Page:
Skip to main content

(Photo: Heart screening participant undergoes a test Monday night during the partnership announcement of HeartSense with the Acadiana Practitioners Group located in Opelousas, Port Barre and Sunset. Photos by Freddie Herpin)

BOBBY ARDOIN Editor/Consulting Writer

Nurses armed with stethoscopes attached to monitoring screens demonstrated an innovative heart screening service, on Monday night, that is being provided to patients who make wellness visits at the three locations of Acadiana Practitioners.

The three St. Landry Parish rural clinics in Opelousas, Port Barre and Sunset operated by Dutstin Miller, announced the collaboration with HeartSense, a non-profit heart care provider, during an Open House event held at the Prudhomme Circle location.

Persons attending the event were provided with voluntary heart murmur detection screenings similar to the procedures to the type of service provided to patients who are scheduled for visits at the clinics for other health matters.

According to a press release provided in connection with the event, the collaborative relationship between Acadiana Practitioners and HeartSense intends to close the gap in heart care access offered at rural clinics.

Acadiana Practitioners, the press release says, are the first clinics nationwide to offer heart screenings that could potentially lead to the early detection of heart disease prior to symptoms.

During the screening procedures performed on those attending the event, nurse practitioners used stethoscopes connected to a monitoring device.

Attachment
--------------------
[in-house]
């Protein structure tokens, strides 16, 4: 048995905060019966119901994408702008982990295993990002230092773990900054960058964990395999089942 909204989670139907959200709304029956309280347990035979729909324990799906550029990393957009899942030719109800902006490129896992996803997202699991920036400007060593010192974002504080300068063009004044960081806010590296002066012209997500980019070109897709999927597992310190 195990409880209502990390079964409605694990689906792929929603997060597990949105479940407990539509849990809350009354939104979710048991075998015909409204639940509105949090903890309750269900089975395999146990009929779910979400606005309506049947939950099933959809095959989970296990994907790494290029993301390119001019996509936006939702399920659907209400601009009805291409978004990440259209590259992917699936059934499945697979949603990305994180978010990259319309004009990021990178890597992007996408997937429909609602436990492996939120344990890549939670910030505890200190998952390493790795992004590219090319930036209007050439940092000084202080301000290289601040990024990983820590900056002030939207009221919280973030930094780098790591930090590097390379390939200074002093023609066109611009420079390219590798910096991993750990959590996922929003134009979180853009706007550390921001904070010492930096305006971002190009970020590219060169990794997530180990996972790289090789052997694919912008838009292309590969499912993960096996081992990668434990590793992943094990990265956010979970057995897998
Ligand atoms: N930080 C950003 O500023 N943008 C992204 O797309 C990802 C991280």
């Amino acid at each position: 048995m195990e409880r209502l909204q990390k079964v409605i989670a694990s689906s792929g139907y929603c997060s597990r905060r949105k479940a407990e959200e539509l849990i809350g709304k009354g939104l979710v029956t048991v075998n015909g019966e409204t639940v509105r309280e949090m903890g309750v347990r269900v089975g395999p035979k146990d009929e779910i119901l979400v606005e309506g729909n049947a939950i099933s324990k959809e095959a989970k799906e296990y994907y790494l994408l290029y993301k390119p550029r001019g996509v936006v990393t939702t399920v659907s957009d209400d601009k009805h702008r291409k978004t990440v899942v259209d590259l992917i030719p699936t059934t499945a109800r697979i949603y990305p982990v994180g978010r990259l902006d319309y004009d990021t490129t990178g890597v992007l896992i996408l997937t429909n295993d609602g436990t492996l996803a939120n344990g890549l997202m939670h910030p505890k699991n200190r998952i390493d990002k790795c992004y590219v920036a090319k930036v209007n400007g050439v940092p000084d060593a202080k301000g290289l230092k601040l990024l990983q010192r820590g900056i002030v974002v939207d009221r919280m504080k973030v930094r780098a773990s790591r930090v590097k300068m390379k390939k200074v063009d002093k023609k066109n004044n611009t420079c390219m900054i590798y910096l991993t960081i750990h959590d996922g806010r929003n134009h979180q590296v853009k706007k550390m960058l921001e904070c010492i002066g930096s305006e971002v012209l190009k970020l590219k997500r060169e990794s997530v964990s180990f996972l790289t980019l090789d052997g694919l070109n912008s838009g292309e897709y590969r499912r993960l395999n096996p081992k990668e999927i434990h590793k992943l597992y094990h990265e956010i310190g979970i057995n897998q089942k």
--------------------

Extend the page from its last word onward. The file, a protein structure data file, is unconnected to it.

While the stethoscope monitored the heart, a real time visual display screen provided the nurse with information that included pulse, heart rate and heart murmur detection.

Nurse practitioner Rhonda Bergeron and thoracic surgeon Antoine Keller provided information on potential heart issues.

Antoine Keller, a thoracic surgeon affiliated with Ochsner Lafayette General Hospital, told those attending the event that HeartSense is partnering with Acadiana Practitioners in order to help provide better heart care for patients who are possibly vulnerable in rural communities.

“The heart screenings will provide information that can be shared with cardiologists. We are donating the technology to the clinics through our non-profit HeartSense. You can go online at HeartSense.org and see the things that we are doing to help with the detection of heart problems,” Keller said during an interview. 

Keller said screenings could especially assist the area’s older patient population whose heart valve openings occasionally shrink due to age.

“What we are trying to do is keep people from having heart issues and now there is technology that is available that can help patients detect possible hear problems even before they begin to feel bad,” Keller told those attending the event.

“We want to use this technology that can tell us about heart murmurs before you go into the hospital,” added Keller.